When I was a kid, I ate fried, salted fava beans as a snack. I actually thought that fava beans were yellow for the longest time. Imagine my surprise when I found out that they came in big, fur-lined pods! Shelling fava beans do require a bit of effort, but it’s well worth it, in my opinion. I’m working on making a pesto out of fava beans, so stay tuned!
How to Store: If you’re not planning to eat the fava beans immediately, just store the pods in a plastic bag in the refrigerator. They usually keep for a week or two in my refrigerator. Once you shell the beans, you should eat them within a few days.
- Grilled Fava Beans (from Honestly Yum)
- Garlicky Roasted Fava Beans (from Chocolate and Marrow)
- Sockeye Salmon Fava Bean Salad (from Foodness Gracious)
- Garlic Fava Bean Dip (from Heartbeet Kitchen)
Green garlic looks a bit like scallions, except the bulb on the bottom is larger and the stalks usually grow much taller. Think of them as a milder version of garlic. You can slice up the entire stalk and just toss it in a stir fry or make sauces out of them!
How to Store: I usually store them in a large plastic bag in the refrigerator. Some of the leaves may turn yellow if you leave the green garlic in the fridge for over a week. Just tear off those leaves and cook the rest of the stalk.
- Spring Garlic Fried Eggs (from The Crepes of Wrath)
- Herb Rice with Green Garlic, Saffron, and Crispy Shallots (from Bon Appétit)
- Nettle and Green Garlic Soup (from Viktoria’s Table)
- Egg, Spinach and Spelt Salad with Green Garlic Dressing (from The Kitchn)
Photo Credit: Lindsay Cotter of Cotter Crunch
Leeks are a very versatile ingredient. They’re great in soups, fritters, frittatas and even roasts! Do note that they tend to collect a lot of dirt, especially in the crevices where the dark green portion meets the lighter green portion. I usually slice the leeks in half and fan out the different layers to rinse off the dirt from the leeks. Sometimes, it might even take 2 or three washes to get all the dirt away.
How to Store: Place leeks in a plastic bag and store them in a vegetable crisper. I’ve kept leeks in my fridge for up to two weeks and they were still fine when I was ready to cook with them.
- Leek and Kohlrabi Fritters
- Leek and Potato Pan Roast (from Cotter Crunch)
- Smoked Salmon Leek Frittata (from Dishing Up the Dirt)
- Asparagus and Leek Pizza (from Shutterbean)
Photo Credit: Katie Price Webster of Healthy Seasonal Recipes
Fresh peas!! Whenever I see fresh peas in the farmers market, I always make sure that I buy some. Shelling the peas does require a bit of work, but time goes by quickly when I put a TV show in the background.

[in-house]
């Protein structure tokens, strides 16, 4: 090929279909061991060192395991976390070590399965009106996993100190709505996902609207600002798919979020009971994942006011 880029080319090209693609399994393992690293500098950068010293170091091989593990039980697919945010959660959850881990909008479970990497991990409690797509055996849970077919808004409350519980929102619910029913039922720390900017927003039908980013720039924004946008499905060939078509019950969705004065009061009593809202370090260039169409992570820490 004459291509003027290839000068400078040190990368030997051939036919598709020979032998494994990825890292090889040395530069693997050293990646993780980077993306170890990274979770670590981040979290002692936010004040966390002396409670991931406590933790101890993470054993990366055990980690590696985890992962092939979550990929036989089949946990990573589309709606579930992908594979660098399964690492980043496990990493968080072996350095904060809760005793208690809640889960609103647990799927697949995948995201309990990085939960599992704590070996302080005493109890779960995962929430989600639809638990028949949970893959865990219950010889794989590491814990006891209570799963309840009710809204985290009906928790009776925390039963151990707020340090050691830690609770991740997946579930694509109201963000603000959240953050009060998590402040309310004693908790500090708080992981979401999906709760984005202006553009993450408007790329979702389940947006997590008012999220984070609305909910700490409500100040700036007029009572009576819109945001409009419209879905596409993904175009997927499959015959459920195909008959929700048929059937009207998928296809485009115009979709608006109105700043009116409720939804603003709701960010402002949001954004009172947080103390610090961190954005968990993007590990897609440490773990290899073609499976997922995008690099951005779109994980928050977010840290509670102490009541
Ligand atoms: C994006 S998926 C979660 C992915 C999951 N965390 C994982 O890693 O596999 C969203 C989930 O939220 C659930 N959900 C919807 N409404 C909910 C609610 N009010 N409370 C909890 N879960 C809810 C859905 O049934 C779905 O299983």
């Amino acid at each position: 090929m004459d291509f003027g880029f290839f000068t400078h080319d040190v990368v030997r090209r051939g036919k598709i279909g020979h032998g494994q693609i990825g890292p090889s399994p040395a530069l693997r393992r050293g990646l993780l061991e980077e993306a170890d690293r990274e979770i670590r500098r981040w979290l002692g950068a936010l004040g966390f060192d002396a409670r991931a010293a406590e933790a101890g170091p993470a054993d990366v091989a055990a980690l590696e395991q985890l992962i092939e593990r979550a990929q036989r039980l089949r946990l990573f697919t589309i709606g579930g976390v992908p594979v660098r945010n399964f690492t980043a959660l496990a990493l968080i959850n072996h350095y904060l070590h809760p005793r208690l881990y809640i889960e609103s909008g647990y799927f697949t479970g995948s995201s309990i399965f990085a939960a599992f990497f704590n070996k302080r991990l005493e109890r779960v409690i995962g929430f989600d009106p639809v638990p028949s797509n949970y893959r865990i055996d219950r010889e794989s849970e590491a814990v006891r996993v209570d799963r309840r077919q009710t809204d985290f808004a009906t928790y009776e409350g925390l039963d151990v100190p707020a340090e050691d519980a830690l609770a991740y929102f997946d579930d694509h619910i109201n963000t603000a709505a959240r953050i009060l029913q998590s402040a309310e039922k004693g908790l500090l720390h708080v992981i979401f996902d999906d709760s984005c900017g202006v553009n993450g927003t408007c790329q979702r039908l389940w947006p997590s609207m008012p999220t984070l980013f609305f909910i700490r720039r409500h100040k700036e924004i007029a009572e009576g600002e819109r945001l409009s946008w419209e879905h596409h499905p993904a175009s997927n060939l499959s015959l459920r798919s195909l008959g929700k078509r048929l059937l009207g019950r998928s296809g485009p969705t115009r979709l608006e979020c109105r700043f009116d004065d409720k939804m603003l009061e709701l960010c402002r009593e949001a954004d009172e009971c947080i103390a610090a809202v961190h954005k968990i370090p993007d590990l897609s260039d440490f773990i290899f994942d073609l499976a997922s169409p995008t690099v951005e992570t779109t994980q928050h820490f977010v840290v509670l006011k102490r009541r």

How to Store: Like fava beans, store the pods in a plastic bag until you’re ready to cook with them. They usually keep for about a week in their pods. Once you shell the peas, you should eat them within a week.
- Edamame, Peas, and Pickled Ramps Pearl Barley Bowl (from Betty Liu)
- Creamy Chicken and Peas (from Healthy Seasonal Recipes)
- Lemon Risotto with Spring Vegetables (from The Foodie Physician)
- Watercress Soup with Potatoes and Peas
Photo Credit: Cindy Rahe of Hungry Girl Por Vida
I love cooking with rhubarb in spring. They usually come as red or green stalks, sometimes with a few leaves on top. Chop off the leaves and discard them, as they’re poisonous. The rest of the rhubarb stalk is fine. Rhubarb is most commonly used in desserts, but they’re great in savory recipes, too! I love the rhubarb BBQ sauce idea from Southern Soufflé (see link below).
How to Store: I usually store rhubarb loosely wrapped in plastic in the refrigerator. Like celery, rhubarb can keep for quite a while. I’ve kept some in my fridge for two to three weeks, and they still looked fresh enough for my cooking.
- Strawberry Rhubarb Chia Seed Jam
- Riesling Rhubarb Crisp Cake (from Hungry Girl Por Vida) – one of the prettiest cakes I’ve ever seen!!
- Rhubarb White Chocolate Tart with Candied Kumquats (from Snixy Kitchen)
- Spicy Rhubarb-BQ Shrimp Tacos (from Southern Soufflé)
I love buying baskets of strawberries and freezing them for smoothies. Here’s how I do it: rinse the strawberries, hull the tops with a strawberry huller and slice them in half or quarters. Line a baking sheet with a silicone mat or parchment apper and lay the strawberry pieces on top. Wrap the pan in a layer of plastic wrap and freeze the strawberries overnight. The next day, take the strawberries off the pan and store them in a large freezer bag.
How to Store: If you are planning to eat strawberries in the next few days, store the strawberries in a large container lined with paper towels. Don’t store them in those plastic clamshell containers. The clamshells tend to have holes in them, which exposes the strawberries to too much cold air in the refrigerator, causing them to shrivel up.
- Strawberries and Cream Oat Flour Waffles
- Strawberry Hibiscus Pancakes (from Take a Megabite)
- Roasted Strawberry Lemonade (from Wit and Vinegar)
- Gluten-Free Cornmeal Waffles with Sorghum Strawberries (from Naturally Ella)
Basil, oregano, tarragon—all these soft herbs are coming back to the farmers market, and I’m so excited.
How to Store: One of the tricky things about soft herbs is figuring out how to store them. Some people like to stick them in a glass that’s filled with a bit of water, just as you would with flowers. I don’t usually have enough room on my countertops or my refrigerator to do that, so I wrap the bottom of the stems with a damp paper towel and store them loosely in a plastic bag. This usually keeps them going for at least a week.